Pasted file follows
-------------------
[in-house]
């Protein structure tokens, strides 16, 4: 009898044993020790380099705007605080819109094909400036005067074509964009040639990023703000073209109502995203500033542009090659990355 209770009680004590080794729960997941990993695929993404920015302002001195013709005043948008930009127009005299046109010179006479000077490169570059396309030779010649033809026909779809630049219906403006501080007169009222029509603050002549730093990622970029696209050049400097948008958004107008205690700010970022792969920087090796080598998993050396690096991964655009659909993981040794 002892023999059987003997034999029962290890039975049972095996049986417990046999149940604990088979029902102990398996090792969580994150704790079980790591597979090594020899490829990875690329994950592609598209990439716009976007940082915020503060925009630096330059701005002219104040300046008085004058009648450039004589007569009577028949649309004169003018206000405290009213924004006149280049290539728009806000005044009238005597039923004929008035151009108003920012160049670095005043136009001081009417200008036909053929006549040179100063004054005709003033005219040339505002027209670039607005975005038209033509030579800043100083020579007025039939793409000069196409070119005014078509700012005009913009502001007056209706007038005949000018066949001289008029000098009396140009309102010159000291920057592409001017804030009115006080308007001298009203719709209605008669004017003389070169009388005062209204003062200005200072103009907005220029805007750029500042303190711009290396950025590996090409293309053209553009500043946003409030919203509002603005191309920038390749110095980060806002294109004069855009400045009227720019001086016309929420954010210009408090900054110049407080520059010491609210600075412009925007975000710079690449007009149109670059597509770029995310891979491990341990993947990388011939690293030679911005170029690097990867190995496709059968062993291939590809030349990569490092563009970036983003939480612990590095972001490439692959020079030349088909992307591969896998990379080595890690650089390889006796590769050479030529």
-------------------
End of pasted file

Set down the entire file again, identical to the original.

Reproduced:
[in-house]
């Protein structure tokens, strides 16, 4: 009898044993020790380099705007605080819109094909400036005067074509964009040639990023703000073209109502995203500033542009090659990355 209770009680004590080794729960997941990993695929993404920015302002001195013709005043948008930009127009005299046109010179006479000077490169570059396309030779010649033809026909779809630049219906403006501080007169009222029509603050002549730093990622970029696209050049400097948008958004107008205690700010970022792969920087090796080598998993050396690096991964655009659909993981040794 002892023999059987003997034999029962290890039975049972095996049986417990046999149940604990088979029902102990398996090792969580994150704790079980790591597979090594020899490829990875690329994950592609598209990439716009976007940082915020503060925009630096330059701005002219104040300046008085004058009648450039004589007569009577028949649309004169003018206000405290009213924004006149280049290539728009806000005044009238005597039923004929008035151009108003920012160049670095005043136009001081009417200008036909053929006549040179100063004054005709003033005219040339505002027209670039607005975005038209033509030579800043100083020579007025039939793409000069196409070119005014078509700012005009913009502001007056209706007038005949000018066949001289008029000098009396140009309102010159000291920057592409001017804030009115006080308007001298009203719709209605008669004017003389070169009388005062209204003062200005200072103009907005220029805007750029500042303190711009290396950025590996090409293309053209553009500043946003409030919203509002603005191309920038390749110095980060806002294109004069855009400045009227720019001086016309929420954010210009408090900054110049407080520059010491609210600075412009925007975000710079690449007009149109670059597509770029995310891979491990341990993947990388011939690293030679911005170029690097990867190995496709059968062993291939590809030349990569490092563009970036983003939480612990590095972001490439692959020079030349088909992307591969896998990379080595890690650089390889006796590769050479030529």